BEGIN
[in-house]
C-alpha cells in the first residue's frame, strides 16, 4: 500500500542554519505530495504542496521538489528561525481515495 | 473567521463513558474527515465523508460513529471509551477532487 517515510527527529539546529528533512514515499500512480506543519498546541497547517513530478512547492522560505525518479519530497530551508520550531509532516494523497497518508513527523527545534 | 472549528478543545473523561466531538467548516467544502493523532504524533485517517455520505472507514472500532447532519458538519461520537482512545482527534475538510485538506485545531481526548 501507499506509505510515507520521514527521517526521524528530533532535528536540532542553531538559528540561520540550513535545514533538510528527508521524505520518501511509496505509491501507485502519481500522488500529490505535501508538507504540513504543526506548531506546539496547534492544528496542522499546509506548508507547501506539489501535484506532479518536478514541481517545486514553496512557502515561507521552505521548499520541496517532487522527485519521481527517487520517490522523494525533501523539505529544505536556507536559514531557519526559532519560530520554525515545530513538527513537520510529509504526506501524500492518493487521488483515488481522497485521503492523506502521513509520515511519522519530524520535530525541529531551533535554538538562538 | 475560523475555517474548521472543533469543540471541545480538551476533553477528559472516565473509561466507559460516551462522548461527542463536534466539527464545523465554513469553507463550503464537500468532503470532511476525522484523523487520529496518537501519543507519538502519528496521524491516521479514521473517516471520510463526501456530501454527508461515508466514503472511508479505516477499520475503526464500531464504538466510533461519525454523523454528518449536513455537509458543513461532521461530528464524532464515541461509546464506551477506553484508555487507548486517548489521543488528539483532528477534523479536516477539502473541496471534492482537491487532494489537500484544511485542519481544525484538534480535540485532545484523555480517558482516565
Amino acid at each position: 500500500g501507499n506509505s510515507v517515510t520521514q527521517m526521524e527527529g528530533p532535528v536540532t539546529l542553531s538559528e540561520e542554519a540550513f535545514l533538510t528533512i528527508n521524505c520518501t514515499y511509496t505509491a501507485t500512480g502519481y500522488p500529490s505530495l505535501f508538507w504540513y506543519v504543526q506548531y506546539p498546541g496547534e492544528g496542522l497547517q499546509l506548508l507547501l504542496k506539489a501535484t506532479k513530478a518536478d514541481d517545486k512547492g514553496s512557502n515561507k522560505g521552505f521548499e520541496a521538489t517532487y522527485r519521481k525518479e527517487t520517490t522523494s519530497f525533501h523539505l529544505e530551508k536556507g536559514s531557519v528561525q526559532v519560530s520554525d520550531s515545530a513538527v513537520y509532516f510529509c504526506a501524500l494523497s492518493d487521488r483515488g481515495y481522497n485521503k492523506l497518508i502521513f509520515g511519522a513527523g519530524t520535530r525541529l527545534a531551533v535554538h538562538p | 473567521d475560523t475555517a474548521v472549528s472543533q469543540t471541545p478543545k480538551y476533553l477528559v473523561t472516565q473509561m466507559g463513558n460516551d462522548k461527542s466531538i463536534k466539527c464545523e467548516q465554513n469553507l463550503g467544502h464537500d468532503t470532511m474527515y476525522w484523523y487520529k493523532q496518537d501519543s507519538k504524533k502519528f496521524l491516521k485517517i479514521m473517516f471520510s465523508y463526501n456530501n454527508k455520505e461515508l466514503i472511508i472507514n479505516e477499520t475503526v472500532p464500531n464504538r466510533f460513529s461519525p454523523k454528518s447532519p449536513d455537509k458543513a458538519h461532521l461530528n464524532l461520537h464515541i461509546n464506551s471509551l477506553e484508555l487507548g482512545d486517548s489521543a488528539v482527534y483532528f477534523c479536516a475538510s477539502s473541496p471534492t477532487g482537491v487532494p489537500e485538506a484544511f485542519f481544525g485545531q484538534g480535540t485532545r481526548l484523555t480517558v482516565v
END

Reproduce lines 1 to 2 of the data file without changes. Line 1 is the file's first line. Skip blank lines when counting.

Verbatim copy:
[in-house]
C-alpha cells in the first residue's frame, strides 16, 4: 500500500542554519505530495504542496521538489528561525481515495 | 473567521463513558474527515465523508460513529471509551477532487 517515510527527529539546529528533512514515499500512480506543519498546541497547517513530478512547492522560505525518479519530497530551508520550531509532516494523497497518508513527523527545534 | 472549528478543545473523561466531538467548516467544502493523532504524533485517517455520505472507514472500532447532519458538519461520537482512545482527534475538510485538506485545531481526548 501507499506509505510515507520521514527521517526521524528530533532535528536540532542553531538559528540561520540550513535545514533538510528527508521524505520518501511509496505509491501507485502519481500522488500529490505535501508538507504540513504543526506548531506546539496547534492544528496542522499546509506548508507547501506539489501535484506532479518536478514541481517545486514553496512557502515561507521552505521548499520541496517532487522527485519521481527517487520517490522523494525533501523539505529544505536556507536559514531557519526559532519560530520554525515545530513538527513537520510529509504526506501524500492518493487521488483515488481522497485521503492523506502521513509520515511519522519530524520535530525541529531551533535554538538562538 | 475560523475555517474548521472543533469543540471541545480538551476533553477528559472516565473509561466507559460516551462522548461527542463536534466539527464545523465554513469553507463550503464537500468532503470532511476525522484523523487520529496518537501519543507519538502519528496521524491516521479514521473517516471520510463526501456530501454527508461515508466514503472511508479505516477499520475503526464500531464504538466510533461519525454523523454528518449536513455537509458543513461532521461530528464524532464515541461509546464506551477506553484508555487507548486517548489521543488528539483532528477534523479536516477539502473541496471534492482537491487532494489537500484544511485542519481544525484538534480535540485532545484523555480517558482516565